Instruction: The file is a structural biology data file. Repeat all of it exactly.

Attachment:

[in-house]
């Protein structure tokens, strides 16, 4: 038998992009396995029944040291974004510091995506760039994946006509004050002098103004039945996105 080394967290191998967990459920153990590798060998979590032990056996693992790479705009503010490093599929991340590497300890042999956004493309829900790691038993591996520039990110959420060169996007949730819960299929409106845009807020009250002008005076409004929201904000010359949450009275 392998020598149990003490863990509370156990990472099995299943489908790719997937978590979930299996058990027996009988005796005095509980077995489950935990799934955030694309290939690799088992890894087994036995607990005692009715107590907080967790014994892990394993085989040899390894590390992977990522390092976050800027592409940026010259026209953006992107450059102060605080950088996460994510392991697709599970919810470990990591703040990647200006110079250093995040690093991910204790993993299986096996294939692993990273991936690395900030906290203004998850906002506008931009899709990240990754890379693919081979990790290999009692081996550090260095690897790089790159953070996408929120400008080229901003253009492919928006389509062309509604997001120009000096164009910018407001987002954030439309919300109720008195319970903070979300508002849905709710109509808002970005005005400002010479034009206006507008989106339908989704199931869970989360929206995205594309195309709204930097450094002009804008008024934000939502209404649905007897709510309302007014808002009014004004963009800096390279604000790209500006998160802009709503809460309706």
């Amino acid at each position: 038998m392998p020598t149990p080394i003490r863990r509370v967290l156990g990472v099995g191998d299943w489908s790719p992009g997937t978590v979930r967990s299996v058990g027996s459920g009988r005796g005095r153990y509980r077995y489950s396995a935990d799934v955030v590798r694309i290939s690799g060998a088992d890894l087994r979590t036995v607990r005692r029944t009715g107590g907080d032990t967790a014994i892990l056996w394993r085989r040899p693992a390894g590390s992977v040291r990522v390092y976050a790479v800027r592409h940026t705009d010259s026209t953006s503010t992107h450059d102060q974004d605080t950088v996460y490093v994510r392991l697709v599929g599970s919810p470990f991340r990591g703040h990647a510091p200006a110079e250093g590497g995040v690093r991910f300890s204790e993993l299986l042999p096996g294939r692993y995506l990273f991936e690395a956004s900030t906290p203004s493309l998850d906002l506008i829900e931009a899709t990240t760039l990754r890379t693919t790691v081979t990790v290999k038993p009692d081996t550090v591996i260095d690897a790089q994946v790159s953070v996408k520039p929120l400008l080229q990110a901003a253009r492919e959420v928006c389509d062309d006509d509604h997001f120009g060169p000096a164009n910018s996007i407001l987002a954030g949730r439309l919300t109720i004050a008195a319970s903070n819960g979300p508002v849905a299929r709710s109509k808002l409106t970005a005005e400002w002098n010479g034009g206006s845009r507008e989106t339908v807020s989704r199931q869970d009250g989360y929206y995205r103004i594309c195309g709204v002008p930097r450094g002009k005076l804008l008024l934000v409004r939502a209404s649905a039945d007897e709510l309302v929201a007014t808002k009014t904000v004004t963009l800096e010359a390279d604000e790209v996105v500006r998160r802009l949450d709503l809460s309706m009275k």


[in-house]
């Protein structure tokens, strides 16, 4: 038998992009396995029944040291974004510091995506760039994946006509004050002098103004039945996105 080394967290191998967990459920153990590798060998979590032990056996693992790479705009503010490093599929991340590497300890042999956004493309829900790691038993591996520039990110959420060169996007949730819960299929409106845009807020009250002008005076409004929201904000010359949450009275 392998020598149990003490863990509370156990990472099995299943489908790719997937978590979930299996058990027996009988005796005095509980077995489950935990799934955030694309290939690799088992890894087994036995607990005692009715107590907080967790014994892990394993085989040899390894590390992977990522390092976050800027592409940026010259026209953006992107450059102060605080950088996460994510392991697709599970919810470990990591703040990647200006110079250093995040690093991910204790993993299986096996294939692993990273991936690395900030906290203004998850906002506008931009899709990240990754890379693919081979990790290999009692081996550090260095690897790089790159953070996408929120400008080229901003253009492919928006389509062309509604997001120009000096164009910018407001987002954030439309919300109720008195319970903070979300508002849905709710109509808002970005005005400002010479034009206006507008989106339908989704199931869970989360929206995205594309195309709204930097450094002009804008008024934000939502209404649905007897709510309302007014808002009014004004963009800096390279604000790209500006998160802009709503809460309706």
């Amino acid at each position: 038998m392998p020598t149990p080394i003490r863990r509370v967290l156990g990472v099995g191998d299943w489908s790719p992009g997937t978590v979930r967990s299996v058990g027996s459920g009988r005796g005095r153990y509980r077995y489950s396995a935990d799934v955030v590798r694309i290939s690799g060998a088992d890894l087994r979590t036995v607990r005692r029944t009715g107590g907080d032990t967790a014994i892990l056996w394993r085989r040899p693992a390894g590390s992977v040291r990522v390092y976050a790479v800027r592409h940026t705009d010259s026209t953006s503010t992107h450059d102060q974004d605080t950088v996460y490093v994510r392991l697709v599929g599970s919810p470990f991340r990591g703040h990647a510091p200006a110079e250093g590497g995040v690093r991910f300890s204790e993993l299986l042999p096996g294939r692993y995506l990273f991936e690395a956004s900030t906290p203004s493309l998850d906002l506008i829900e931009a899709t990240t760039l990754r890379t693919t790691v081979t990790v290999k038993p009692d081996t550090v591996i260095d690897a790089q994946v790159s953070v996408k520039p929120l400008l080229q990110a901003a253009r492919e959420v928006c389509d062309d006509d509604h997001f120009g060169p000096a164009n910018s996007i407001l987002a954030g949730r439309l919300t109720i004050a008195a319970s903070n819960g979300p508002v849905a299929r709710s109509k808002l409106t970005a005005e400002w002098n010479g034009g206006s845009r507008e989106t339908v807020s989704r199931q869970d009250g989360y929206y995205r103004i594309c195309g709204v002008p930097r450094g002009k005076l804008l008024l934000v409004r939502a209404s649905a039945d007897e709510l309302v929201a007014t808002k009014t904000v004004t963009l800096e010359a390279d604000e790209v996105v500006r998160r802009l949450d709503l809460s309706m009275k």